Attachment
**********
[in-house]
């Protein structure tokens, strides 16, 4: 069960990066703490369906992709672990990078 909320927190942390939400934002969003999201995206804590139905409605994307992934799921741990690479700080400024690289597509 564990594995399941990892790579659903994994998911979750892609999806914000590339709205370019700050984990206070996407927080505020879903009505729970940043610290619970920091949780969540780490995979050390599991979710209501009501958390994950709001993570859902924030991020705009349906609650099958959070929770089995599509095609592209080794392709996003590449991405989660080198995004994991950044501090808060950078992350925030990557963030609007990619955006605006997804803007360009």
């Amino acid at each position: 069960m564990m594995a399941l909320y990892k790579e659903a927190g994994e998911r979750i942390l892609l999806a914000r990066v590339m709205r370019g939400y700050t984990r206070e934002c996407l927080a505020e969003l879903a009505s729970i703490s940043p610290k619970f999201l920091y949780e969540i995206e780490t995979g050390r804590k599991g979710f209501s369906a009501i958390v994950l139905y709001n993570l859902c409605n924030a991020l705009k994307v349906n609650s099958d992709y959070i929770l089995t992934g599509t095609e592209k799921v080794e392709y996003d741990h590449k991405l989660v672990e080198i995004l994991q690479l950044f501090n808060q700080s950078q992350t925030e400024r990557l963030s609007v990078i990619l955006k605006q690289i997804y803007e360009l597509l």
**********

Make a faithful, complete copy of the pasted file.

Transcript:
[in-house]
């Protein structure tokens, strides 16, 4: 069960990066703490369906992709672990990078 909320927190942390939400934002969003999201995206804590139905409605994307992934799921741990690479700080400024690289597509 564990594995399941990892790579659903994994998911979750892609999806914000590339709205370019700050984990206070996407927080505020879903009505729970940043610290619970920091949780969540780490995979050390599991979710209501009501958390994950709001993570859902924030991020705009349906609650099958959070929770089995599509095609592209080794392709996003590449991405989660080198995004994991950044501090808060950078992350925030990557963030609007990619955006605006997804803007360009």
């Amino acid at each position: 069960m564990m594995a399941l909320y990892k790579e659903a927190g994994e998911r979750i942390l892609l999806a914000r990066v590339m709205r370019g939400y700050t984990r206070e934002c996407l927080a505020e969003l879903a009505s729970i703490s940043p610290k619970f999201l920091y949780e969540i995206e780490t995979g050390r804590k599991g979710f209501s369906a009501i958390v994950l139905y709001n993570l859902c409605n924030a991020l705009k994307v349906n609650s099958d992709y959070i929770l089995t992934g599509t095609e592209k799921v080794e392709y996003d741990h590449k991405l989660v672990e080198i995004l994991q690479l950044f501090n808060q700080s950078q992350t925030e400024r990557l963030s609007v990078i990619l955006k605006q690289i997804y803007e360009l597509l």